National

Japanese defense chief expresses concern after Chinese bombers fly off Kii Peninsula for first time

by Jesse Johnson

Staff Writer

Defense Minister Itsunori Onodera expressed concern Friday after China carried out an unprecedented military drill a day earlier that took six of its bombers close to Japanese territory.

The H-6 bombers had flown a route that took them through the Miyako Strait between the islands of Okinawa and Miyako in the East China Sea to the skies off Kansai’s Kii Peninsula for the first time, according to the Defense Ministry.

“It was the first time we have recorded Chinese military aircraft flying this route,” Onodera said, according to a transcript of a regular press briefing Friday.

“We expressed our concern through diplomatic channels,” Onodera said, adding that Japan would continue to monitor the situation.

The bombers did not enter Japanese airspace, but the Defense Ministry said late Thursday that it scrambled fighters in response. Tokyo has been unnerved by China’s continued flights near Japanese territory as it seeks to flex its growing military muscle.

The Chinese Defense Ministry said late Thursday in a statement that the “normal” drills accorded with international law and were part of an “ordinary need” to bolster actual combat abilities and strengthen the military.

It said no amount of interference or shadowing — likely a veiled reference to the Japanese scrambles — would prevent the long-range exercises from continuing.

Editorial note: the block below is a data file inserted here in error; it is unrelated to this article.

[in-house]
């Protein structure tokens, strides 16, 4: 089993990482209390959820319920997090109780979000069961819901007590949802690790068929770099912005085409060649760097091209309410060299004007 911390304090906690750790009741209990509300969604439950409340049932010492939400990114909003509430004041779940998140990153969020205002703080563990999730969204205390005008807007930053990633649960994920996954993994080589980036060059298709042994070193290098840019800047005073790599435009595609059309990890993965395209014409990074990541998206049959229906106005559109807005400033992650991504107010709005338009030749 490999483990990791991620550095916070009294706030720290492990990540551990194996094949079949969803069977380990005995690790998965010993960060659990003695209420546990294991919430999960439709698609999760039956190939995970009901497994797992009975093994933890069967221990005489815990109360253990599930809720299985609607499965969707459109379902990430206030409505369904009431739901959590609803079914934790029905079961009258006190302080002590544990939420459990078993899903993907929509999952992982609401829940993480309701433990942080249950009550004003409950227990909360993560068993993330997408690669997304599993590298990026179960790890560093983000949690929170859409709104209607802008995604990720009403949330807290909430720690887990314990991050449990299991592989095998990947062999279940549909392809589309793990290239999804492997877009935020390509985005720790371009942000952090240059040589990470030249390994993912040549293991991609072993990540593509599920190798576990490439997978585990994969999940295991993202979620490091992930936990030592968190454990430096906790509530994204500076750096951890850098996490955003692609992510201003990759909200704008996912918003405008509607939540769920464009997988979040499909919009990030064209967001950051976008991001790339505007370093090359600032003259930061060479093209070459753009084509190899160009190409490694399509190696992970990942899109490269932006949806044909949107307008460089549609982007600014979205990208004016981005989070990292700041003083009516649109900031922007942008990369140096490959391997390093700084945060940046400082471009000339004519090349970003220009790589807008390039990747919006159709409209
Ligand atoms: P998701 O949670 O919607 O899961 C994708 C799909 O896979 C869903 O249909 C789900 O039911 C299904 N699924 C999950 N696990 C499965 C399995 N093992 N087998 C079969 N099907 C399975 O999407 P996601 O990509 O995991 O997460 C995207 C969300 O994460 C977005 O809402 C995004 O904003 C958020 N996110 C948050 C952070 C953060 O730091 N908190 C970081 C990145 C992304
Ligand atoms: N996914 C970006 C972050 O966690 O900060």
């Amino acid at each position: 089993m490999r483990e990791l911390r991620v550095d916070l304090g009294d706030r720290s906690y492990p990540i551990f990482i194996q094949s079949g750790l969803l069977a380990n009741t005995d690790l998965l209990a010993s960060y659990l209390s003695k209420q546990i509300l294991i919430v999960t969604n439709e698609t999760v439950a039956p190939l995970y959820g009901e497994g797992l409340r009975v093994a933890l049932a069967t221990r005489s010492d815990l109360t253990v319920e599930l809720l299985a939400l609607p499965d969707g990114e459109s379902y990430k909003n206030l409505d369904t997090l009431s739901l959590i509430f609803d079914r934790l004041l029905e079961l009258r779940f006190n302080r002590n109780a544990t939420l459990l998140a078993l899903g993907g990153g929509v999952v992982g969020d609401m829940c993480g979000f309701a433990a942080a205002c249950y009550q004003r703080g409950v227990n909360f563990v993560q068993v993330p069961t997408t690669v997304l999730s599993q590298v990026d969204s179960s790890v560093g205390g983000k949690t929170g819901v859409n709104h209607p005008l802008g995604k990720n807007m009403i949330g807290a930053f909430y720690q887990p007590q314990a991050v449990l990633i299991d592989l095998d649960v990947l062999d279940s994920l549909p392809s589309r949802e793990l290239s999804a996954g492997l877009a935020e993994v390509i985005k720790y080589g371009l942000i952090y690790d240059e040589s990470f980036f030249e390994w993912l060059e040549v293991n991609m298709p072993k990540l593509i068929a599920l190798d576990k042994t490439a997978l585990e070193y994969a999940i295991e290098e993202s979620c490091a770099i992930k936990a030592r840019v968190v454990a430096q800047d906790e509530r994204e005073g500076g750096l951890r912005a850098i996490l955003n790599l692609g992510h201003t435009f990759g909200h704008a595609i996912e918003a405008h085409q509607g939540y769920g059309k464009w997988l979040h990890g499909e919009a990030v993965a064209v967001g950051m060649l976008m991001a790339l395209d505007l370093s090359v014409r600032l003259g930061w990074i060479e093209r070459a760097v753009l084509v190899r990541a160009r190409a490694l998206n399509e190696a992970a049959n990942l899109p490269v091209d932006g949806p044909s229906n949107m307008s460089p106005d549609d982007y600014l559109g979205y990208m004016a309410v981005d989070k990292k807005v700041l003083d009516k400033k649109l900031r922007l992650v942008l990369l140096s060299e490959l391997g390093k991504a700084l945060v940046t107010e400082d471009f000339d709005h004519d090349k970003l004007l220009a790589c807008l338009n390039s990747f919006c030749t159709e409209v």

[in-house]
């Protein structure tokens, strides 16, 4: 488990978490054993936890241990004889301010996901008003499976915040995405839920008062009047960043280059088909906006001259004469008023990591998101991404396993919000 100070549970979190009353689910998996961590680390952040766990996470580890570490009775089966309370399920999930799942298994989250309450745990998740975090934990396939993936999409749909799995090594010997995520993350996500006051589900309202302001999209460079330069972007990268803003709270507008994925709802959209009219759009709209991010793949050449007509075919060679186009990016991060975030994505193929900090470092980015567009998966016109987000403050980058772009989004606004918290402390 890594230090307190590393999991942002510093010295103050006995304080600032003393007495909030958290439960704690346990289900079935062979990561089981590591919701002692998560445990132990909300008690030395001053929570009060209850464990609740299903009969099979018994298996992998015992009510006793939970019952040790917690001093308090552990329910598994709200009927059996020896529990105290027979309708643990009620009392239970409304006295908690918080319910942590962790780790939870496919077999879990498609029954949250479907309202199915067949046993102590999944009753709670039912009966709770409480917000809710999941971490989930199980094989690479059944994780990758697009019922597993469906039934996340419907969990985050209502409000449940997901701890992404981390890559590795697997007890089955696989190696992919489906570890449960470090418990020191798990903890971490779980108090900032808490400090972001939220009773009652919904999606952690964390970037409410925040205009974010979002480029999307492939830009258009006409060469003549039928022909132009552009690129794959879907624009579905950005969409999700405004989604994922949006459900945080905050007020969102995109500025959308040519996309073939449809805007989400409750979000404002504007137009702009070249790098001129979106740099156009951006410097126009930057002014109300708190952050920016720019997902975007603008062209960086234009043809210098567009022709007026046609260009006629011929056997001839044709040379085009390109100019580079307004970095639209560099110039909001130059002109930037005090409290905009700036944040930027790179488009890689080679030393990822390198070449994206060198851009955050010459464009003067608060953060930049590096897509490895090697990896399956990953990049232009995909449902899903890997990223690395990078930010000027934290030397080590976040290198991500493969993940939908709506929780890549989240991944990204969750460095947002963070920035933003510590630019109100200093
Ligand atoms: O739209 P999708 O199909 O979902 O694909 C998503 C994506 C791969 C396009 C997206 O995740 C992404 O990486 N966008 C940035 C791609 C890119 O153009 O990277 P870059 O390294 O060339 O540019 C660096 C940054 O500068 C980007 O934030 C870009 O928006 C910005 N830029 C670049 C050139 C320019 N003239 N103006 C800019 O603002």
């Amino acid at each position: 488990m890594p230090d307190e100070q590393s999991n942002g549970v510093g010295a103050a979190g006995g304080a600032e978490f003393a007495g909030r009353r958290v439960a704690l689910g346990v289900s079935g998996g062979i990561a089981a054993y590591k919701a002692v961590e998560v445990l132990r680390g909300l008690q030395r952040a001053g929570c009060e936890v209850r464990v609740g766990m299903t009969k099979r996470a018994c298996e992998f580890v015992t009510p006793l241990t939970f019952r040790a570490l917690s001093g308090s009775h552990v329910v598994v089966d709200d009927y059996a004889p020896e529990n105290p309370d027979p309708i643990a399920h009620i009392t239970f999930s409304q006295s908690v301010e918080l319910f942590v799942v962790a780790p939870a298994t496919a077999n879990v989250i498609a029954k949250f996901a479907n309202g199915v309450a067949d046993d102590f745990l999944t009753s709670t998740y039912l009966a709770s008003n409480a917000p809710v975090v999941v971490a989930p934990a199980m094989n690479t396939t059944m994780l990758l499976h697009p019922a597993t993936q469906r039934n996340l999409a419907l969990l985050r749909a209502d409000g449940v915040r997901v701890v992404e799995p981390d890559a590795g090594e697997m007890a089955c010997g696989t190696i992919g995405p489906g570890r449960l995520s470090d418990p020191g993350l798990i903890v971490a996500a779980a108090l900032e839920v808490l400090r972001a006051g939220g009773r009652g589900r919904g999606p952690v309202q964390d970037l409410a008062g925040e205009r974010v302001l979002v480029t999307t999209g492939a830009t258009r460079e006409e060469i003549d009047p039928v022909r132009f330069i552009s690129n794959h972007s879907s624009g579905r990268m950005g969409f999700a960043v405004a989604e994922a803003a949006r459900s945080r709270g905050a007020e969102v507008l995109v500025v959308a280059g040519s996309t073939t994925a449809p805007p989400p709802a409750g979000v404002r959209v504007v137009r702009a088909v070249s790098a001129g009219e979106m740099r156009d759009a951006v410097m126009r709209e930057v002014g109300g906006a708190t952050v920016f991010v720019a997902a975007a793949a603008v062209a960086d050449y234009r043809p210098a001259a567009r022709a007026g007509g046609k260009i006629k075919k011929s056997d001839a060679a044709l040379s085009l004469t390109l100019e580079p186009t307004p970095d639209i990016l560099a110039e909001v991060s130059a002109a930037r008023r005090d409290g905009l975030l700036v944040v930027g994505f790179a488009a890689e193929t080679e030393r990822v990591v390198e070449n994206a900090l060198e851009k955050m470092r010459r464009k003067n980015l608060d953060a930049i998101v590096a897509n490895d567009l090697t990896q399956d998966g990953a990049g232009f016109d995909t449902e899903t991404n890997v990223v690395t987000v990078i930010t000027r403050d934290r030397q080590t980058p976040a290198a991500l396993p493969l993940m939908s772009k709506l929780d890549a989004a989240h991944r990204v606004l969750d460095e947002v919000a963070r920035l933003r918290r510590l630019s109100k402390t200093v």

“No matter what obstructions are encountered, the Chinese Air Force will carry on as before; no matter who flies with us, the Chinese Air Force will fly often!” its spokesman Shen Jinke was quoted in the statement as saying.

Beijing is involved in a territorial dispute with Tokyo over the Japan-administered Senkaku Islands in the East China Sea. The Senkakus, called Diaoyu by China, are also claimed by Taiwan, which calls them Tiaoyutai.

The Chinese military last sent ships and planes through international but politically sensitive waters and airspace near Japan in July as part of its continuing push to hone its ability to operate further from its shores.

At the time, the Chinese Defense Ministry said Japan “should not make a fuss about nothing or over-interpret, it will be fine once they get used to it.”

China has spent aggressively on modernizing its military, including on developing aircraft carriers, but has also ramped up its training and exercises. Drills through the Miyako Strait have become more and more commonplace as China seeks to project its military clout farther into the Pacific.

Beijing has blasted Tokyo for hyping the exercises, calling them part of “regular” drills, while Japan has said it will keep a vigilant eye on the “expanding and increasing” actions of the Chinese military in the area.

According to data released by Japan’s Defense Ministry in April, the Air Self-Defense Force scrambled fighter jets in response to Chinese aircraft 101 times from April to June, down from 199 last year.

The plunge came after the ASDF scrambled fighters against Chinese planes a record-high 1,168 times in fiscal 2016, which ended in March.

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